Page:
Don’t Post a Screenshot of Your Incentive Payment Online

I have not yet passed the IRS incentive test; Every time I check the site of the Get the My Payment ( Getting Paid) the IRS, I get the message “now we can not determine your eligibility for payment.” I’m not the only one on this particular pickle, which is why people went to sites like the Reddit r / incentive subreddit to share their frustrations with incentive testing.

Sadly, some people have also shared photos and screenshots – from envelopes with receipts for incentives to direct deposit announcements.

To my credit (pun intended), I have not seen anyone post screenshots or snapshots of actual bank account information. However, as Julia Glum explains at Money.com , even a screenshot of the crossed out credentials can be enough to make you a target for scammers:

Imagine that you are on a Facebook group trying to spread the news that your incentive check has been successfully transferred to your Chime account . You include a screenshot of your recent transactions, and while the only part you’re trying to share is the line that shows the IRS payment on Wednesday, viewers can also see that you spent $ 10 at McDonald’s on Tuesday and $ 50 at Walmart. on Monday.

Scammers can use this information about your spending habits to create a believable phishing email. By impersonating these brands, they can lower your security and then retrieve your credentials.

I don’t know about you, but I have received a lot more phishing emails over the past few weeks. Here is an email I recently received from the email address “noreply-revisions@getstuff-done.com”:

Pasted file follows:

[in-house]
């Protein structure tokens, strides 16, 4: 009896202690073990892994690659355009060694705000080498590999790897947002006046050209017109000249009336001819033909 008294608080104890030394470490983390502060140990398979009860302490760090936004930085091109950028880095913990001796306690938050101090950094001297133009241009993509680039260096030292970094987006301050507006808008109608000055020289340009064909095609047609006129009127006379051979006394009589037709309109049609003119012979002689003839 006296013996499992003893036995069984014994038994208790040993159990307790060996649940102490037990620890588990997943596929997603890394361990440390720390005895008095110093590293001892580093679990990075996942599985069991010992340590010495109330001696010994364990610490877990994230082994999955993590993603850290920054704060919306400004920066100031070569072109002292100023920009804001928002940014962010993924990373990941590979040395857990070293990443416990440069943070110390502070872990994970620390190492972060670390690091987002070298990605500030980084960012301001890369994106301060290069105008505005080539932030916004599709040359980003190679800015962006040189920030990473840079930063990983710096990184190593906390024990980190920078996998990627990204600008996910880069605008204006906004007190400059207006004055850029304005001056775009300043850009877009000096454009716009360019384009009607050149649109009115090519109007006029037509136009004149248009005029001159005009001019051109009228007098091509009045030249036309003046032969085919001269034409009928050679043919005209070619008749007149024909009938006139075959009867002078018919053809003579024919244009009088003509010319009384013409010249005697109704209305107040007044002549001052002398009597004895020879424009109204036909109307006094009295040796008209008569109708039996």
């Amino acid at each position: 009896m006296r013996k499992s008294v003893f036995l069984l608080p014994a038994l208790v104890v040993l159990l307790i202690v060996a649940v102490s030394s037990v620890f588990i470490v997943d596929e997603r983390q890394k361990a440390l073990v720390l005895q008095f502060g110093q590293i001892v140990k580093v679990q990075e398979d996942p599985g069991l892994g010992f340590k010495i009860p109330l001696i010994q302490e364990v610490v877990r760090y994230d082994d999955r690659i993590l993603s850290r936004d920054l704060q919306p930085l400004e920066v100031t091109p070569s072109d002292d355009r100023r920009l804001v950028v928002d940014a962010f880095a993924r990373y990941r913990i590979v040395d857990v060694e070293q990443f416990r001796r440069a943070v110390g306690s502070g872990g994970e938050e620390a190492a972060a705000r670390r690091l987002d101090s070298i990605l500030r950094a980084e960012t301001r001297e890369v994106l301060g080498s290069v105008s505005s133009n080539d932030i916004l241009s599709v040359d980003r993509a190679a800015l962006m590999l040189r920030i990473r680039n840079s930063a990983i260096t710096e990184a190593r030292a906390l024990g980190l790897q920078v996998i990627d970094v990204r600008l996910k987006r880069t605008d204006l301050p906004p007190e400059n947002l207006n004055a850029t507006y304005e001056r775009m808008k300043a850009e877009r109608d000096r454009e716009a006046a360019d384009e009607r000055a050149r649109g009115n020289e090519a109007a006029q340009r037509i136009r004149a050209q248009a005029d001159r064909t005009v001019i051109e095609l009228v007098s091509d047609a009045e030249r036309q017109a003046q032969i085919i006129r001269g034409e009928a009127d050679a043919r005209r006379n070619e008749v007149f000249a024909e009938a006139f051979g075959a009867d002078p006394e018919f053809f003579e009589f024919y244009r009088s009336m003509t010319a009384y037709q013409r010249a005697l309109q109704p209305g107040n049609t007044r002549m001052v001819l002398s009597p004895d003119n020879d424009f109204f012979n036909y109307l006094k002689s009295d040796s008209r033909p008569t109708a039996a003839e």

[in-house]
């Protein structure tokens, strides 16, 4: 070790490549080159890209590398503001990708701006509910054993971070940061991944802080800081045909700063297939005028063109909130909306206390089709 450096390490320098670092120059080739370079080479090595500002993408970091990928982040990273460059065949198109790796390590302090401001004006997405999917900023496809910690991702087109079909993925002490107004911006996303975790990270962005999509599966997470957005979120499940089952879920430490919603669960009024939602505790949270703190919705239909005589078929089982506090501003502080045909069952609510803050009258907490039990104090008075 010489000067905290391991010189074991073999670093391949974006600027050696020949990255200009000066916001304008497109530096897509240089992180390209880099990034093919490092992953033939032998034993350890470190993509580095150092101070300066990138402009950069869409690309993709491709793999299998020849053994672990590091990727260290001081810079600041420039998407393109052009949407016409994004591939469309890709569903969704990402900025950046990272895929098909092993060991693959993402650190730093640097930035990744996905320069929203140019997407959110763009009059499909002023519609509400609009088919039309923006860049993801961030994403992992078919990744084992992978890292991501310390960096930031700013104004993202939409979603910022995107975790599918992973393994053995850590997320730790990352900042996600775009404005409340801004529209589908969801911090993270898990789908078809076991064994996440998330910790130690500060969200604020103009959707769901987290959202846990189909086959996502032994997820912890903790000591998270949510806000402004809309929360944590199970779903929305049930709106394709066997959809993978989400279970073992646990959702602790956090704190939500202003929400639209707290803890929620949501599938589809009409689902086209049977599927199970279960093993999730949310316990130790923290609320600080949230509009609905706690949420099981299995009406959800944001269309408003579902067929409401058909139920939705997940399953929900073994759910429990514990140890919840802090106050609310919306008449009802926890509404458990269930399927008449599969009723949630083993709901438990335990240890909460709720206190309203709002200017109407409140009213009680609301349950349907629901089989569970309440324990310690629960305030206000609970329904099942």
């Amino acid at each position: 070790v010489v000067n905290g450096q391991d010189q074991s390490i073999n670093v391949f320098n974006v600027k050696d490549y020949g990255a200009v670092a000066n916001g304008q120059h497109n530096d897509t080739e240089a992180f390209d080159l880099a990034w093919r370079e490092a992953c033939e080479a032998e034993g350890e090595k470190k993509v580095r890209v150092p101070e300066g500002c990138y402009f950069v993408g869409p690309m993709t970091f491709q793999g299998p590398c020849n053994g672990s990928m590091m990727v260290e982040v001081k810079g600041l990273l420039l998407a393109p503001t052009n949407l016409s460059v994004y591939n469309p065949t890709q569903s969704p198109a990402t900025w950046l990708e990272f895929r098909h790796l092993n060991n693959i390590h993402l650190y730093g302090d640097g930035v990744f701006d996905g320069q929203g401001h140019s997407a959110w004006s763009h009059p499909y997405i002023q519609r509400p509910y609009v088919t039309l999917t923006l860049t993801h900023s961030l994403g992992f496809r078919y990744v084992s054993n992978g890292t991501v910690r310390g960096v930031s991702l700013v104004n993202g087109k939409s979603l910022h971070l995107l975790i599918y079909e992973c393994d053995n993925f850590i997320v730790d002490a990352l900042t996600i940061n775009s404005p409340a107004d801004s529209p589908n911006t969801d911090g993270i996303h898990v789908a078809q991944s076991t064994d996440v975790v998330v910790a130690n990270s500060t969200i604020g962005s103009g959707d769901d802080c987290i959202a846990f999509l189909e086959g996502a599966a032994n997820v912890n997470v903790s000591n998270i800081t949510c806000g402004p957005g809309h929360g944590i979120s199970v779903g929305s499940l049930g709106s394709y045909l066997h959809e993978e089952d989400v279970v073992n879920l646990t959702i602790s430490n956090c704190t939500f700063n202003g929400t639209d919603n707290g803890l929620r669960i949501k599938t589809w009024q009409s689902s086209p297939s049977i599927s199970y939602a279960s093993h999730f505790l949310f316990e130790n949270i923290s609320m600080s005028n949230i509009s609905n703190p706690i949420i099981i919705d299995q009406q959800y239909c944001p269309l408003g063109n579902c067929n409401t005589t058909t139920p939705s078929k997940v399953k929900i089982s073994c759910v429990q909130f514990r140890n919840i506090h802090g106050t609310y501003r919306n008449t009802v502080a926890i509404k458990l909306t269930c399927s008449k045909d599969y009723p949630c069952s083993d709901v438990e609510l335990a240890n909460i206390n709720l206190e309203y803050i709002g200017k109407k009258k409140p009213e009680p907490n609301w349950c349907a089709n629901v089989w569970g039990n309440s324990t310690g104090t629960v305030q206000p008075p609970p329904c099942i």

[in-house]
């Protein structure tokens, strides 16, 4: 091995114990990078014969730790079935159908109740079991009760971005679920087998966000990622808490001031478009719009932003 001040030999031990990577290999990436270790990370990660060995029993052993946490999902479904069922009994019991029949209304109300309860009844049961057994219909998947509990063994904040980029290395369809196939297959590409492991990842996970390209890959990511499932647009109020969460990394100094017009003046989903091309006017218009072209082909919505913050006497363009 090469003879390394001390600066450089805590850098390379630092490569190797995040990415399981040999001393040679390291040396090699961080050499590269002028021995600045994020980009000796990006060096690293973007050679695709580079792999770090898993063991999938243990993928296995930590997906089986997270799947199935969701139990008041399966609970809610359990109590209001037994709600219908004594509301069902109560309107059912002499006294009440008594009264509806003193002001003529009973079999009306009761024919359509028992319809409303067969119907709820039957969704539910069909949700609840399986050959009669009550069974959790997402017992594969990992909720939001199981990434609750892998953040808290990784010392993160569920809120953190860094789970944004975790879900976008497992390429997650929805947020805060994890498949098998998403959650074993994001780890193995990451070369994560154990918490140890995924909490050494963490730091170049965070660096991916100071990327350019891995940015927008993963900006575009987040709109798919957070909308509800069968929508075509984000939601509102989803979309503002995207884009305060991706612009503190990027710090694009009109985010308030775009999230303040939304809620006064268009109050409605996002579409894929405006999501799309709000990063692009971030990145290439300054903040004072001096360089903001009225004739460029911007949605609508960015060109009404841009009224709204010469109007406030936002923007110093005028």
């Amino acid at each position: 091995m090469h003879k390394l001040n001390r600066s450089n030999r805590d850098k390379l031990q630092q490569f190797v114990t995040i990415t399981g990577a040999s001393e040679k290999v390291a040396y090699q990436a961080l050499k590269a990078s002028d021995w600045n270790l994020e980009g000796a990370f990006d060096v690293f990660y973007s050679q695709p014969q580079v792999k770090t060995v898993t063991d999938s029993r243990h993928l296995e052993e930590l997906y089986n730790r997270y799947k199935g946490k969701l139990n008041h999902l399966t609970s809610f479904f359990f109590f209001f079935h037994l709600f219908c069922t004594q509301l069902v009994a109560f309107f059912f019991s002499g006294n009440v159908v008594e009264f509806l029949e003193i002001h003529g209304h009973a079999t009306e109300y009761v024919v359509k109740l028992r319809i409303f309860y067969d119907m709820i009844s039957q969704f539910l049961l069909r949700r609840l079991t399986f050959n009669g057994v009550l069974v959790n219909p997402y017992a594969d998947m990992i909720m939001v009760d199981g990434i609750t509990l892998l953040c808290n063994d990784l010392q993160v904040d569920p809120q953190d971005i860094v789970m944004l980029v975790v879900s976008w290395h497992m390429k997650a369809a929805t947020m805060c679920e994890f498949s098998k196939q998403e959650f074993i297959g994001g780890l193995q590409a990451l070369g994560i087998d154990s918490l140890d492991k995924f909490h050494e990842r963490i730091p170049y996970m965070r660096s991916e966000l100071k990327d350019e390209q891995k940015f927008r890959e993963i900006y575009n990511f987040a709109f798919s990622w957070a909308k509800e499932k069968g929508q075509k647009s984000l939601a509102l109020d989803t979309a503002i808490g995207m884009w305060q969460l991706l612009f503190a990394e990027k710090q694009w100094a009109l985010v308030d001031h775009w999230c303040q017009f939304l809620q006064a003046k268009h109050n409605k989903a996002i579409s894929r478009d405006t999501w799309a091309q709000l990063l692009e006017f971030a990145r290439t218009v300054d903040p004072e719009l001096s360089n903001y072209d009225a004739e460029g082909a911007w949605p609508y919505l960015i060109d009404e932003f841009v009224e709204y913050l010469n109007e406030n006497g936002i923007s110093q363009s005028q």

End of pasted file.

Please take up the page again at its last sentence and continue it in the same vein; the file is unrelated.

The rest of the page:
Yes, I understand the irony of posting a screenshot in a message urging you not to post screenshots, but this is what the phishing email looks like and the only reason I didn’t click the Confirm Information button was because I checked both email addresses. mail and mailing address that the scammers were thoughtful enough to include at the end of the letter: “Canterbury, 19 Copsey Place, Avondale, Oakland 1026, USA.”

As Glum points out, scammers can also target your newly deposited incentive money by checking your responses to those viral games on Twitter and Facebook where you reveal your superhero name (or the name of Jellicle the cat, or whatever) by choosing from a list of words that match your birth month and date of birth. Scammers don’t need to know your account password as long as they have enough information to request a password reset – this is another reason why you should set up two-factor authentication on as many of your online accounts as possible.

So go ahead and tweak your TFAs if you’re still waiting for your incentive money to arrive – and when your check finally arrives, keep it on the screen.

And if you get a realistic email asking you to sign in to your account or verify your account details, check your email address before clicking or clicking on anything.

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